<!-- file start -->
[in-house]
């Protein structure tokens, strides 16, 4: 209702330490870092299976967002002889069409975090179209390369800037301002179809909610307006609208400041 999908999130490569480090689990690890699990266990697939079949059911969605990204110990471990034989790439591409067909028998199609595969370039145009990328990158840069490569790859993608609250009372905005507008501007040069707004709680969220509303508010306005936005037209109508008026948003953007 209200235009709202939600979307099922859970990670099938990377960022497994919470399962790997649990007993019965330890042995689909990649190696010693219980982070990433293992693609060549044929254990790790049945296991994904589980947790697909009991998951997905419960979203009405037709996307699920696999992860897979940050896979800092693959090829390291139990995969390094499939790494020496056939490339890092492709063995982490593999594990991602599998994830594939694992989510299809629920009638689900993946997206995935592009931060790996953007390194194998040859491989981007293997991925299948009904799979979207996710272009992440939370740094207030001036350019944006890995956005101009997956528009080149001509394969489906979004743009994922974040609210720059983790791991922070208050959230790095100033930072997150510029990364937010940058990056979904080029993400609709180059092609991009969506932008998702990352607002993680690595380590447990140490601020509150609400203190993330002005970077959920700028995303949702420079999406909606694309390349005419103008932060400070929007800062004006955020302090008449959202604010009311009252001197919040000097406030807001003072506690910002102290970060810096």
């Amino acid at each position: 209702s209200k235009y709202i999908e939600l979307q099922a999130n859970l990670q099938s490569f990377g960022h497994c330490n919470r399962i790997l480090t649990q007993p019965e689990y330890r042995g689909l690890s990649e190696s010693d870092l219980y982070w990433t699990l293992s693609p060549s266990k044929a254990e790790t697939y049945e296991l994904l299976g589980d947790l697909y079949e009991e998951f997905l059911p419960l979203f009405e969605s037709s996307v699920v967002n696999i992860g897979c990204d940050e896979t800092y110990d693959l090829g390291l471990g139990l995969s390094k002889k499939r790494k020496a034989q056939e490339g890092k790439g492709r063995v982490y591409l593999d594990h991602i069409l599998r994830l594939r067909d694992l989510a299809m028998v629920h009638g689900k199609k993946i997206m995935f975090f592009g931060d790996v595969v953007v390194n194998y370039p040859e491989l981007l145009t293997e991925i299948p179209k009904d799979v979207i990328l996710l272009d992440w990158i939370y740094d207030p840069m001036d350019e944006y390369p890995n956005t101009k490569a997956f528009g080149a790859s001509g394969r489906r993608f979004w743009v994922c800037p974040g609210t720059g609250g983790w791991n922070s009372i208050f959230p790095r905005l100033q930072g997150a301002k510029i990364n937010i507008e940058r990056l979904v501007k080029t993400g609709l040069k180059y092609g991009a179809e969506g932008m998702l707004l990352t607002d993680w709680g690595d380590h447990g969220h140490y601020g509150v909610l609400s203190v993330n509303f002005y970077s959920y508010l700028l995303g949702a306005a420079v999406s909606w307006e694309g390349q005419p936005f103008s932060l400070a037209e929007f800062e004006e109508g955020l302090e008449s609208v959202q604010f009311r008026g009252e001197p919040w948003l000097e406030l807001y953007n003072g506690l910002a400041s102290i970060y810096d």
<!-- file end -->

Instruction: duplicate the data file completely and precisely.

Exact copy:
[in-house]
């Protein structure tokens, strides 16, 4: 209702330490870092299976967002002889069409975090179209390369800037301002179809909610307006609208400041 999908999130490569480090689990690890699990266990697939079949059911969605990204110990471990034989790439591409067909028998199609595969370039145009990328990158840069490569790859993608609250009372905005507008501007040069707004709680969220509303508010306005936005037209109508008026948003953007 209200235009709202939600979307099922859970990670099938990377960022497994919470399962790997649990007993019965330890042995689909990649190696010693219980982070990433293992693609060549044929254990790790049945296991994904589980947790697909009991998951997905419960979203009405037709996307699920696999992860897979940050896979800092693959090829390291139990995969390094499939790494020496056939490339890092492709063995982490593999594990991602599998994830594939694992989510299809629920009638689900993946997206995935592009931060790996953007390194194998040859491989981007293997991925299948009904799979979207996710272009992440939370740094207030001036350019944006890995956005101009997956528009080149001509394969489906979004743009994922974040609210720059983790791991922070208050959230790095100033930072997150510029990364937010940058990056979904080029993400609709180059092609991009969506932008998702990352607002993680690595380590447990140490601020509150609400203190993330002005970077959920700028995303949702420079999406909606694309390349005419103008932060400070929007800062004006955020302090008449959202604010009311009252001197919040000097406030807001003072506690910002102290970060810096």
């Amino acid at each position: 209702s209200k235009y709202i999908e939600l979307q099922a999130n859970l990670q099938s490569f990377g960022h497994c330490n919470r399962i790997l480090t649990q007993p019965e689990y330890r042995g689909l690890s990649e190696s010693d870092l219980y982070w990433t699990l293992s693609p060549s266990k044929a254990e790790t697939y049945e296991l994904l299976g589980d947790l697909y079949e009991e998951f997905l059911p419960l979203f009405e969605s037709s996307v699920v967002n696999i992860g897979c990204d940050e896979t800092y110990d693959l090829g390291l471990g139990l995969s390094k002889k499939r790494k020496a034989q056939e490339g890092k790439g492709r063995v982490y591409l593999d594990h991602i069409l599998r994830l594939r067909d694992l989510a299809m028998v629920h009638g689900k199609k993946i997206m995935f975090f592009g931060d790996v595969v953007v390194n194998y370039p040859e491989l981007l145009t293997e991925i299948p179209k009904d799979v979207i990328l996710l272009d992440w990158i939370y740094d207030p840069m001036d350019e944006y390369p890995n956005t101009k490569a997956f528009g080149a790859s001509g394969r489906r993608f979004w743009v994922c800037p974040g609210t720059g609250g983790w791991n922070s009372i208050f959230p790095r905005l100033q930072g997150a301002k510029i990364n937010i507008e940058r990056l979904v501007k080029t993400g609709l040069k180059y092609g991009a179809e969506g932008m998702l707004l990352t607002d993680w709680g690595d380590h447990g969220h140490y601020g509150v909610l609400s203190v993330n509303f002005y970077s959920y508010l700028l995303g949702a306005a420079v999406s909606w307006e694309g390349q005419p936005f103008s932060l400070a037209e929007f800062e004006e109508g955020l302090e008449s609208v959202q604010f009311r008026g009252e001197p919040w948003l000097e406030l807001y953007n003072g506690l910002a400041s102290i970060y810096d």